Resale formulas are being designed to balance the goals of ensuring lasting affordability for subsequent homeowners and promoting wealth-building among homeowners. The most popular resale formula used by case study jurisdictions ties the resale price to the growth in area median income (AMI) over time. But other approaches were reported, including fixed-percentage, appraisal-based, and mortgage-based resale formulas, as well as hybrids of two or more of these approaches.
Monitoring and stewardship activities are critically important for ensuring lasting affordability of inclusionary housing units. Effective stewardship of a program’s homeownership inclusionary portfolio includes preparing homebuyers for the responsibilities of homeownership, helping owners avoid pitfalls such as delinquencies or foreclosure, monitoring resale and refinancing activities, encouraging and enabling ongoing investment in property maintenance and repair, and staying in regular communication with homeowners. Effective stewardship of a rental inclusionary portfolio includes regular oversight over the leasing and tenant selection process. In some case study programs, this administration involved regular review and training of property managers, while others used in-house management of a centralized waiting list and tenant selection process.
Despite the acknowledged importance of stewardship, most jurisdictions report having insufficient resources for comprehensive stewardship and many have not adequately planned for long-term monitoring and stewardship of inclusionary housing units. In addition, while many best practices exist for stewardship activities on the homeownership side, there is a need for more guidance on how best to monitor and steward rental units. As rental units become a growing share of the inclusionary housing inventory, local jurisdictions are looking for guidance on the trade-offs between managing rental in-house and partnering with property managers and/or other outside organizations.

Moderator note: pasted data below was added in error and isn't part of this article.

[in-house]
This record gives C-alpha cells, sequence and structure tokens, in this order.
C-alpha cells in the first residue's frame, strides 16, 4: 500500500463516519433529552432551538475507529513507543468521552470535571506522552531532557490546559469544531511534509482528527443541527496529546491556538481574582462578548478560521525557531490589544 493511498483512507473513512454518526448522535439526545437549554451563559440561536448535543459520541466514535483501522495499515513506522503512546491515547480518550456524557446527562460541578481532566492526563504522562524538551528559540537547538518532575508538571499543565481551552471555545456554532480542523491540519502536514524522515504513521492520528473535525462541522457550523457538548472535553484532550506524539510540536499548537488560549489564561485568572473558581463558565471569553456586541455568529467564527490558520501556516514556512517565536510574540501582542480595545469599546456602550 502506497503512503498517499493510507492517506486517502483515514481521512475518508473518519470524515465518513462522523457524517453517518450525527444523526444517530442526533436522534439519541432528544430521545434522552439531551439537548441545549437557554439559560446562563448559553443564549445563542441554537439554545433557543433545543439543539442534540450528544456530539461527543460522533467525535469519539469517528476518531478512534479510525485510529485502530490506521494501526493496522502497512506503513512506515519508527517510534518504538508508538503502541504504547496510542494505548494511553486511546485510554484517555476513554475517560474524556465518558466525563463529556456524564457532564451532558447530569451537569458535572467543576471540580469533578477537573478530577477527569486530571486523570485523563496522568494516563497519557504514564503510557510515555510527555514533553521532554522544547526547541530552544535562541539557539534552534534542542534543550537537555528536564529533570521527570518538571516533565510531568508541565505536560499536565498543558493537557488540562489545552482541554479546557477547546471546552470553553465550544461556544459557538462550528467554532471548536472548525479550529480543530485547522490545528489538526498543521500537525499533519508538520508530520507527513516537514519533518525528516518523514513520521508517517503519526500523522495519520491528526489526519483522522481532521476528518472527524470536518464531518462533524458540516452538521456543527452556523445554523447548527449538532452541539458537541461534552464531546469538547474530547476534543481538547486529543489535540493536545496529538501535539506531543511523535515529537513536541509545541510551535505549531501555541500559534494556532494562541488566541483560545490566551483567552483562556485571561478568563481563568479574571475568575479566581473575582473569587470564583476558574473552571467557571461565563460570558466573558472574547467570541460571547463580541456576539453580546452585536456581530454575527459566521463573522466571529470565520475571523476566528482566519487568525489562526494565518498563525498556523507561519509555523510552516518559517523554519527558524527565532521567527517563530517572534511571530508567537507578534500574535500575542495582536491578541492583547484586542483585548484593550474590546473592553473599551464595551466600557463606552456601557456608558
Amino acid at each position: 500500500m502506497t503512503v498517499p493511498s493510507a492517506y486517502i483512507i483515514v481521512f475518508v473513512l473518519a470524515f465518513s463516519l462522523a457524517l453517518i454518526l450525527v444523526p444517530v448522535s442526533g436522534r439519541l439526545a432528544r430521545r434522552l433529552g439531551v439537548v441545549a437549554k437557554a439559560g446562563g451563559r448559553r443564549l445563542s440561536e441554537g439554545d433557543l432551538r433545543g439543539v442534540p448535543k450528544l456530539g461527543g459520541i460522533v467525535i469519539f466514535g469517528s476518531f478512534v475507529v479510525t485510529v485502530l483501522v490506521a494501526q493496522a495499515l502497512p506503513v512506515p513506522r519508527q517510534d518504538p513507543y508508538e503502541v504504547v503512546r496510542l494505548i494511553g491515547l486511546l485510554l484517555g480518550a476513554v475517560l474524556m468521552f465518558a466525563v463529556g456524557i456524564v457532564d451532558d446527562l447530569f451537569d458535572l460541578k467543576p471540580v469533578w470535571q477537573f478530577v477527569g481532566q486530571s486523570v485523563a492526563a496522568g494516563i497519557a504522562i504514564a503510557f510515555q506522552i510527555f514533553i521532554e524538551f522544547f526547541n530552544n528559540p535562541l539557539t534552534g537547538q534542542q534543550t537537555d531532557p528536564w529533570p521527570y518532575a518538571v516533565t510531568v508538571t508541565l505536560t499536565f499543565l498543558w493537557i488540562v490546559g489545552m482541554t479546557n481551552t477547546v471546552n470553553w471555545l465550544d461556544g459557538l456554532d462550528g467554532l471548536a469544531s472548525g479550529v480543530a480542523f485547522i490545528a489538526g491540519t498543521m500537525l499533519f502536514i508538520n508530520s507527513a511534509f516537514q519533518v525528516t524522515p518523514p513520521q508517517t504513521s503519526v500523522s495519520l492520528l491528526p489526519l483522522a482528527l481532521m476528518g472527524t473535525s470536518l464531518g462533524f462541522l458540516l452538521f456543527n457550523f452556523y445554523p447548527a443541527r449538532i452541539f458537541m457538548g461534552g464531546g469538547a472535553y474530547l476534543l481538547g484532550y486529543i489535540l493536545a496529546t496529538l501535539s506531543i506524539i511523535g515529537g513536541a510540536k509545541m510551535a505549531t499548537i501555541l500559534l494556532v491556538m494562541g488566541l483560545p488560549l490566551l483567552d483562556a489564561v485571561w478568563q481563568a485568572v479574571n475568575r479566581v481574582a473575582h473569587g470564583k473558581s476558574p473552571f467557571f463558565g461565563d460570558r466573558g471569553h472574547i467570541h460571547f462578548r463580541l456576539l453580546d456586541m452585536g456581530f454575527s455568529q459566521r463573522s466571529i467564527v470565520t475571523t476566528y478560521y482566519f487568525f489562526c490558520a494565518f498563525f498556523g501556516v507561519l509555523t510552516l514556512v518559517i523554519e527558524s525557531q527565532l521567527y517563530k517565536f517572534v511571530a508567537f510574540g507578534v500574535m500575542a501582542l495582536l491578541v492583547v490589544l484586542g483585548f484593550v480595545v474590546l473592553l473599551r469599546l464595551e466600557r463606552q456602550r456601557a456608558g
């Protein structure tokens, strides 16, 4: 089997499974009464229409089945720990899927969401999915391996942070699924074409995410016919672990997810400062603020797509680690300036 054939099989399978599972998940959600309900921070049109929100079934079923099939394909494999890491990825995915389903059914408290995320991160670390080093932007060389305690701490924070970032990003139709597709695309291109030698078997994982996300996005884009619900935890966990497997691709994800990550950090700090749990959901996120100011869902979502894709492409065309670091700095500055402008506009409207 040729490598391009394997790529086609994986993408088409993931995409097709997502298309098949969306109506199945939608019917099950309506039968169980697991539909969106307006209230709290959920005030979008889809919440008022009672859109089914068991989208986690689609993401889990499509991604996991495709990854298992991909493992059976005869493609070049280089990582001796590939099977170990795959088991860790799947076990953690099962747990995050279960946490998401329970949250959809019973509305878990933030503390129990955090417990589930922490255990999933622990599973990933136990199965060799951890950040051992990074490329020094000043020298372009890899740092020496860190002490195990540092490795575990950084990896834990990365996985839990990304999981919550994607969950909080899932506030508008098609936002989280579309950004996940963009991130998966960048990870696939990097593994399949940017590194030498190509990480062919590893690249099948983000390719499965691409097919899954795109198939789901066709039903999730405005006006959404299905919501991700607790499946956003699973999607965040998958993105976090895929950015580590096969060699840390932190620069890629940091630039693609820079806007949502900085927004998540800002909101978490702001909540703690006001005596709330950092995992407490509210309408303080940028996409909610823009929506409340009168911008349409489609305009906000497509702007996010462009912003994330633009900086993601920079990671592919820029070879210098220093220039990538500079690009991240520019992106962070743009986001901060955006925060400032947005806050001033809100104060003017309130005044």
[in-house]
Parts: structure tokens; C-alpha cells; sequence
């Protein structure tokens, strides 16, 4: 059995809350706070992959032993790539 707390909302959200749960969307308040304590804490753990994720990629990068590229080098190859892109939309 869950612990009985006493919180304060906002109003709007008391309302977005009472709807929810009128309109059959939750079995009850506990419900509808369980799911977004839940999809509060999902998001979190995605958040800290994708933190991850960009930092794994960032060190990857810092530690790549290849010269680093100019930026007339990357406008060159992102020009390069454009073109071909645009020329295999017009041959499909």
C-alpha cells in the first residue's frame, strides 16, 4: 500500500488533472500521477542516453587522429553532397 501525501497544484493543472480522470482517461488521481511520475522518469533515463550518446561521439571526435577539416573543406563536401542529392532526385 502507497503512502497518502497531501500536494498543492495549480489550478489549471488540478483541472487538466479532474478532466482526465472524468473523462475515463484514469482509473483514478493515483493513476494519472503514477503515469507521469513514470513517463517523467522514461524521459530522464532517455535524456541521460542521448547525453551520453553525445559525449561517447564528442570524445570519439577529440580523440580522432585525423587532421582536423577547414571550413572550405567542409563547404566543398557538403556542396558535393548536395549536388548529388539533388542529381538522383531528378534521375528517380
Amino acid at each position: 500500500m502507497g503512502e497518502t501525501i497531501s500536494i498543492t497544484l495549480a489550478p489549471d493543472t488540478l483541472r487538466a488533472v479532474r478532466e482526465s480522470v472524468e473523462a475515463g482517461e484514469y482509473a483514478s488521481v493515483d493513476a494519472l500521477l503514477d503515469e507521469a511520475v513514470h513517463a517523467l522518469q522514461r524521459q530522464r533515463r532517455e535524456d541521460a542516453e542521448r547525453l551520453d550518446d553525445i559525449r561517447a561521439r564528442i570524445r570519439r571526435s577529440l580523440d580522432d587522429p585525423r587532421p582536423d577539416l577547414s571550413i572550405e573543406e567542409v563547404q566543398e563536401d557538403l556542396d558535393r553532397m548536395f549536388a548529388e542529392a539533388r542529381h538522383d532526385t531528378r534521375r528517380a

Third-party partnerships with nonprofit organizations, such as community land trusts, for-profit administrative agents, local housing authorities, and nonprofit housing developers enable many inclusionary housing programs to improve their stewardship and oversight of for-sale and rental inclusionary units. These partnerships will be key to ensuring lasting affordability of inclusionary housing units where financial resources or staff capacity is low.
This research marks an important advance in the knowledge of the landscape of inclusionary housing programs. Future research is needed to rigorously evaluate which models work best for fostering lasting affordability of affordable homes produced through inclusionary housing programs. In addition, there is more that needs to be understood about the necessary monitoring and stewardship activities associated with rental housing created through inclusionary housing programs. Finally, as inclusionary housing becomes a more common means by which affordable housing is created in communities across the country, there is a general need for better understanding of the program characteristics that are associated with successful programs, particularly in different legal, economic, and political climates. The case study analyses and the national directory of inclusionary housing programs developed for this research mark an important first step in the data collection efforts needed to conduct more evaluative research of inclusionary housing programs.